Serves 4 to 6 as a side dish. Published February 1, 2005.
For the fluffiest texture, use a large fork to fluff the grains; a spoon or spatula would destroy the light texture. Specialty markets may carry couscous of varying size, but stick to the classic kind. Other sizes require different cooking methods.
|4||tablespoons unsalted butter|
|2||cups plain couscous|
|3/4||cup sliced almonds|
|1||small onion , chopped fine|
|1 3/4||cups canned low-sodium chicken broth|
|1 1/2||teaspoons fresh lemon juice from 1 lemon|
|Ground black pepper|
- Melt 2 tablespoons butter in a large skillet over medium-high heat. When the foaming subsides, add the couscous and cook, stirring frequently with a wooden spoon, until some grains are beginning to brown, about 3 minutes. Scrape the grains from the skillet into a large bowl and return the pan to medium heat. Add the almonds and cook, stirring frequently, until they are lightly toasted and aromatic, about 1 1/2 minutes. Scrape them into a small bowl.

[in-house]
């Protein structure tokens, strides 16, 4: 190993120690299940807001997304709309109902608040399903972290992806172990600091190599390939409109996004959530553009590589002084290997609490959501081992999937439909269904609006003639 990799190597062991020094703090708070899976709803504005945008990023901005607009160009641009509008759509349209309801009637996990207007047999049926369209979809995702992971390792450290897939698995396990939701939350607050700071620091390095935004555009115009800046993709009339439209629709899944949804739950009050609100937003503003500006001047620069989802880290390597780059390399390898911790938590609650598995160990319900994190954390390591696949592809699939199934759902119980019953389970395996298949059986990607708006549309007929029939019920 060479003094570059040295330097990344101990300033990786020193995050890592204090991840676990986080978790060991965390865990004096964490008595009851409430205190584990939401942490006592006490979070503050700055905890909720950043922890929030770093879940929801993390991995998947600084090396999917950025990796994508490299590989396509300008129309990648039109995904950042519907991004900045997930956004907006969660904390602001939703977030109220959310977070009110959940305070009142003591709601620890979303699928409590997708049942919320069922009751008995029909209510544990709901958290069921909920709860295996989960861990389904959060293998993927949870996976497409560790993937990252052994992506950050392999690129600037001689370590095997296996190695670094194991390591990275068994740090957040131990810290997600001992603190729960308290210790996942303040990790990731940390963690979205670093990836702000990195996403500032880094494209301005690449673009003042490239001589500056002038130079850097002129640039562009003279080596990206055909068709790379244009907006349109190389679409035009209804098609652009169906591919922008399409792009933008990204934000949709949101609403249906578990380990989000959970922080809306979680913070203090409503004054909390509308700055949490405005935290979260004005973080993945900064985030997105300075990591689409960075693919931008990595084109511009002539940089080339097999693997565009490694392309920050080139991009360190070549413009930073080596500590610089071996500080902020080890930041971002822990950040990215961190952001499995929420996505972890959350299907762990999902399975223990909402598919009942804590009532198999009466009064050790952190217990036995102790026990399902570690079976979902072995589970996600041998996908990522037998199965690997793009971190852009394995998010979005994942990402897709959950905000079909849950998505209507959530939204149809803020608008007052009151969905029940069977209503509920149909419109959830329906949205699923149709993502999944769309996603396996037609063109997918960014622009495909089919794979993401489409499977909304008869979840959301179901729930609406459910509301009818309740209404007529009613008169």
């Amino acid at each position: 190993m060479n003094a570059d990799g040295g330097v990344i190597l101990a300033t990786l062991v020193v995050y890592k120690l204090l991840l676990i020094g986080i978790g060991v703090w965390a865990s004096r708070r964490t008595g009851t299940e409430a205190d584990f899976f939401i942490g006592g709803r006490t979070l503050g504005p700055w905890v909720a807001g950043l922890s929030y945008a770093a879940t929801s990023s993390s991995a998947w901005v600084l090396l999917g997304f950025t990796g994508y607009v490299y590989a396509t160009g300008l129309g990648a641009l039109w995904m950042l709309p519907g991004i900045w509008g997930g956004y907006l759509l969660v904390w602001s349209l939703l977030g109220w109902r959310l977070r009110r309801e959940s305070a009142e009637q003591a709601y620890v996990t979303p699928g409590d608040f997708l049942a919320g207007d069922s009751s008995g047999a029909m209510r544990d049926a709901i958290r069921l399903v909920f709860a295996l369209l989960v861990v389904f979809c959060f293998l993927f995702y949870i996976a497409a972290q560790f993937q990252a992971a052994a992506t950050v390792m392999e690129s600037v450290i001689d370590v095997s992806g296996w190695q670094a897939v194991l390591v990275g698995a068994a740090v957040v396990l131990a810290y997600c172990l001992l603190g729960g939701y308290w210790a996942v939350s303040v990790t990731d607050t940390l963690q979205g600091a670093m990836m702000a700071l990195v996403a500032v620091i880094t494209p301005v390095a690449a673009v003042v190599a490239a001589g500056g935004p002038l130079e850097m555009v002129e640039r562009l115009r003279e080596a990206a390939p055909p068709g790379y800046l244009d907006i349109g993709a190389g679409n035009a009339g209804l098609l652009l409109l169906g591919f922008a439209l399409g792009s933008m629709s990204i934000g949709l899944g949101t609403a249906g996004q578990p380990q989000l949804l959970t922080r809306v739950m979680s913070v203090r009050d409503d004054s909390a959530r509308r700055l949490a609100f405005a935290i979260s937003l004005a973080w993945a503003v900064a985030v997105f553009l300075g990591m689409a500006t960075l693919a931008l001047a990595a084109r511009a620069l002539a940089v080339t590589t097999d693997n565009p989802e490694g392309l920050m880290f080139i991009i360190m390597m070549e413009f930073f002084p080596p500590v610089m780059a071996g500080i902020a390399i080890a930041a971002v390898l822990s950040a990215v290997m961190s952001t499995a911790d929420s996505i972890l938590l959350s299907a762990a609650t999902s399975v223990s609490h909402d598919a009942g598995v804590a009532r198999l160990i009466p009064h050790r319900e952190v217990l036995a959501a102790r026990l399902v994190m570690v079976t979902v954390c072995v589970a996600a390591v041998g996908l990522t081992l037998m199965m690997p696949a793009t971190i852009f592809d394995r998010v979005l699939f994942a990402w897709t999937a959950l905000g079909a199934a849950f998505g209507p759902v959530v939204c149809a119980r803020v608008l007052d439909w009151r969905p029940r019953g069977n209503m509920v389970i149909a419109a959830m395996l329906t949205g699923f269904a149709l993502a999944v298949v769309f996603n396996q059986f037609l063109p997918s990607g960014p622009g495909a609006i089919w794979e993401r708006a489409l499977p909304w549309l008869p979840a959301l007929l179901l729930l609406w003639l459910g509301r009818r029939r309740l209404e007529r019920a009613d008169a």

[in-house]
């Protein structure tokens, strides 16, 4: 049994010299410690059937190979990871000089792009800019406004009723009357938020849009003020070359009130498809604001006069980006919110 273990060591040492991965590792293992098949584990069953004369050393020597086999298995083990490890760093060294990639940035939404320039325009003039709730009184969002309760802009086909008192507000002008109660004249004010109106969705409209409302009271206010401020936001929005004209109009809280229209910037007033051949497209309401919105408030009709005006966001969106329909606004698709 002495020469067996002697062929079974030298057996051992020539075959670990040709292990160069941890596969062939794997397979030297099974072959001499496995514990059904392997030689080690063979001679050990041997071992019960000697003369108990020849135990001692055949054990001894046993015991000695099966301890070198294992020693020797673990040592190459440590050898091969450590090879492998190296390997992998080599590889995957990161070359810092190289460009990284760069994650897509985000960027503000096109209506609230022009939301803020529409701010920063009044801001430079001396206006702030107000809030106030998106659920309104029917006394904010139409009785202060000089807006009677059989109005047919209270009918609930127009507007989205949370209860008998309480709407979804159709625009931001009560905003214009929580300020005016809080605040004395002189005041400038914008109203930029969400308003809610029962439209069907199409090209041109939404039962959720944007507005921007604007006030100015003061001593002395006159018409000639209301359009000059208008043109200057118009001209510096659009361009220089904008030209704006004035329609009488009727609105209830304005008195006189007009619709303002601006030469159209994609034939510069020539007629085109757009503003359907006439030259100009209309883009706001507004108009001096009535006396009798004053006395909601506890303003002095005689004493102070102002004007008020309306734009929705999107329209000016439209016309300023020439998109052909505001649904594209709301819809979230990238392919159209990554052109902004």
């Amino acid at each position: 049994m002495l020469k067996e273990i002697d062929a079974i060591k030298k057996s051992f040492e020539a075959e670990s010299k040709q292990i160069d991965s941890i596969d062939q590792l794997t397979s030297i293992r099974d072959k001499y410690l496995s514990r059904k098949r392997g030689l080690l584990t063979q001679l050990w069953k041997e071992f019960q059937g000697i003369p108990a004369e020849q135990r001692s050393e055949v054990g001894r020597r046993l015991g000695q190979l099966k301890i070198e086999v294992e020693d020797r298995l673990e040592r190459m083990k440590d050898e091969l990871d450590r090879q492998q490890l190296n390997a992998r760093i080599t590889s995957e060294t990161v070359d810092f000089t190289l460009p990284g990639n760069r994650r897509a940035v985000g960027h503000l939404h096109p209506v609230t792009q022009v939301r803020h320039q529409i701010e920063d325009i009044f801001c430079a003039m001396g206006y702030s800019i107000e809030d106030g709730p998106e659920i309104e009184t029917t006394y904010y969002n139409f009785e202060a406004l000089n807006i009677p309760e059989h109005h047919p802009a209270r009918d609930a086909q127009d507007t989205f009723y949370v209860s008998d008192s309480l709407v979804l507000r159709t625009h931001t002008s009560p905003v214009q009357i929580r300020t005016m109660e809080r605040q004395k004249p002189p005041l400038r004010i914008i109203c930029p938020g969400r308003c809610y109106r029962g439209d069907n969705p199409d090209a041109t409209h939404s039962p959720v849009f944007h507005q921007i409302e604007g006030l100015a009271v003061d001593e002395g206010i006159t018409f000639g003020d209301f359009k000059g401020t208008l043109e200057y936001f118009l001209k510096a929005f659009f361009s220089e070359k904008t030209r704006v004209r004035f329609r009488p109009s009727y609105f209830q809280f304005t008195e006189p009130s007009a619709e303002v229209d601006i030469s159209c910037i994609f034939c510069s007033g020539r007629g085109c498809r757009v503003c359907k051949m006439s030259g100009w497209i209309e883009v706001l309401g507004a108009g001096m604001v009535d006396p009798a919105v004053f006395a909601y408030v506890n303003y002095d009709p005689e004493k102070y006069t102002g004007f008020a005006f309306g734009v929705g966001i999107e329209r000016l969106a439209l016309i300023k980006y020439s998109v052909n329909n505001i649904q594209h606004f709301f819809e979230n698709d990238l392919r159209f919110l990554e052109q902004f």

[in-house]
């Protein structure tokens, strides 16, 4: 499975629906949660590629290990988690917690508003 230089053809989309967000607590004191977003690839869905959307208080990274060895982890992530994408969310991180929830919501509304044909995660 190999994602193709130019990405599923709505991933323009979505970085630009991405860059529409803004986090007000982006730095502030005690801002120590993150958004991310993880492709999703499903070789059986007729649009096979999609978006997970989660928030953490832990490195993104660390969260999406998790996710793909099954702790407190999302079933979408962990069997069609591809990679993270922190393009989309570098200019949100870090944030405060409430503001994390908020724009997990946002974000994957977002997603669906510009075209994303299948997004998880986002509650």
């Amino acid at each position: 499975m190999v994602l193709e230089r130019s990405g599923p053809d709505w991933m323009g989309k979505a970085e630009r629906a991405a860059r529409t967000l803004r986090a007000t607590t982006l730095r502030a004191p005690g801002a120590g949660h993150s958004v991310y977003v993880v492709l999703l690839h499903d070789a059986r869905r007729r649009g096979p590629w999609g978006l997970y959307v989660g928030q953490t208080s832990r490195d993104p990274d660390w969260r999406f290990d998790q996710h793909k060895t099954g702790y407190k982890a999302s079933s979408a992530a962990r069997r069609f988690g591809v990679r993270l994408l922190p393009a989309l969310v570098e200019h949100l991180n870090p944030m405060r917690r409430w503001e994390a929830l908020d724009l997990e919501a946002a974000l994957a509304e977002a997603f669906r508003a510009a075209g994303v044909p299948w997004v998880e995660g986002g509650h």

- Add the remaining 2 tablespoons butter to the skillet. Once it melts, add the onion, raisins, and 3/4 teaspoon salt and cook, stirring occasionally, until the onion has softened and is beginning to brown, about 5 minutes. Add the broth and water, increase the heat to medium-high, and bring to a boil.
- Add the boiling liquid to the bowl with the toasted couscous, cover tightly with plastic wrap, and allow to sit until the couscous is tender, about 12 minutes. Remove the plastic wrap, fluff the grains with a fork, and gently stir in the almonds and lemon juice. Adjust the seasonings with salt and pepper to taste and serve immediately.